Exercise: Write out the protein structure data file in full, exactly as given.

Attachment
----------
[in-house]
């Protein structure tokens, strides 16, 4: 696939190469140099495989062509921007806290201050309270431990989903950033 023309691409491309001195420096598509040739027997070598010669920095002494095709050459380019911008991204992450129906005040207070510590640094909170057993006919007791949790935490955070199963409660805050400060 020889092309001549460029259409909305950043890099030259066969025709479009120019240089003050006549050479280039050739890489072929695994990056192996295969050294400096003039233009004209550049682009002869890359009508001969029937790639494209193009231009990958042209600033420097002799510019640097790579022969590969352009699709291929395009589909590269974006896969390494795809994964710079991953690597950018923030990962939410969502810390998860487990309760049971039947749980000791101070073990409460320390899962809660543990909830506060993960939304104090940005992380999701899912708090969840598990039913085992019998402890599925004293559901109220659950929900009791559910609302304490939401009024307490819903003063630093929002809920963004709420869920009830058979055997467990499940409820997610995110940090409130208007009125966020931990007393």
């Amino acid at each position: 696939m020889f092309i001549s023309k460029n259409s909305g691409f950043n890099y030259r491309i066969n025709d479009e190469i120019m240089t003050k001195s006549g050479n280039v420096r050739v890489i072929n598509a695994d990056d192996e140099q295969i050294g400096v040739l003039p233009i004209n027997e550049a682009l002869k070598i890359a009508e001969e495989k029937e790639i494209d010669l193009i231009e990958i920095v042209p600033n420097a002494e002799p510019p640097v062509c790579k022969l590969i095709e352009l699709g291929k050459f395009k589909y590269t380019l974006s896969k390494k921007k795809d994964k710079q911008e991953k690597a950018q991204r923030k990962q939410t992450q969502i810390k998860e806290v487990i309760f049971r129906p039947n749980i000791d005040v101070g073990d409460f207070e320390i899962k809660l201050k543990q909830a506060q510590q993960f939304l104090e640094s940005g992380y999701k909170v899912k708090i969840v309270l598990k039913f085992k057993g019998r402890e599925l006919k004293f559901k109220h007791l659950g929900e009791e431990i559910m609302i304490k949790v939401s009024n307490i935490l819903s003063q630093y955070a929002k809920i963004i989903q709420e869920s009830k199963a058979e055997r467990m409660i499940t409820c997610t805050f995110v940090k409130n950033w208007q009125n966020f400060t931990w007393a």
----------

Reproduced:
[in-house]
């Protein structure tokens, strides 16, 4: 696939190469140099495989062509921007806290201050309270431990989903950033 023309691409491309001195420096598509040739027997070598010669920095002494095709050459380019911008991204992450129906005040207070510590640094909170057993006919007791949790935490955070199963409660805050400060 020889092309001549460029259409909305950043890099030259066969025709479009120019240089003050006549050479280039050739890489072929695994990056192996295969050294400096003039233009004209550049682009002869890359009508001969029937790639494209193009231009990958042209600033420097002799510019640097790579022969590969352009699709291929395009589909590269974006896969390494795809994964710079991953690597950018923030990962939410969502810390998860487990309760049971039947749980000791101070073990409460320390899962809660543990909830506060993960939304104090940005992380999701899912708090969840598990039913085992019998402890599925004293559901109220659950929900009791559910609302304490939401009024307490819903003063630093929002809920963004709420869920009830058979055997467990499940409820997610995110940090409130208007009125966020931990007393």
């Amino acid at each position: 696939m020889f092309i001549s023309k460029n259409s909305g691409f950043n890099y030259r491309i066969n025709d479009e190469i120019m240089t003050k001195s006549g050479n280039v420096r050739v890489i072929n598509a695994d990056d192996e140099q295969i050294g400096v040739l003039p233009i004209n027997e550049a682009l002869k070598i890359a009508e001969e495989k029937e790639i494209d010669l193009i231009e990958i920095v042209p600033n420097a002494e002799p510019p640097v062509c790579k022969l590969i095709e352009l699709g291929k050459f395009k589909y590269t380019l974006s896969k390494k921007k795809d994964k710079q911008e991953k690597a950018q991204r923030k990962q939410t992450q969502i810390k998860e806290v487990i309760f049971r129906p039947n749980i000791d005040v101070g073990d409460f207070e320390i899962k809660l201050k543990q909830a506060q510590q993960f939304l104090e640094s940005g992380y999701k909170v899912k708090i969840v309270l598990k039913f085992k057993g019998r402890e599925l006919k004293f559901k109220h007791l659950g929900e009791e431990i559910m609302i304490k949790v939401s009024n307490i935490l819903s003063q630093y955070a929002k809920i963004i989903q709420e869920s009830k199963a058979e055997r467990m409660i499940t409820c997610t805050f995110v940090k409130n950033w208007q009125n966020f400060t931990w007393a």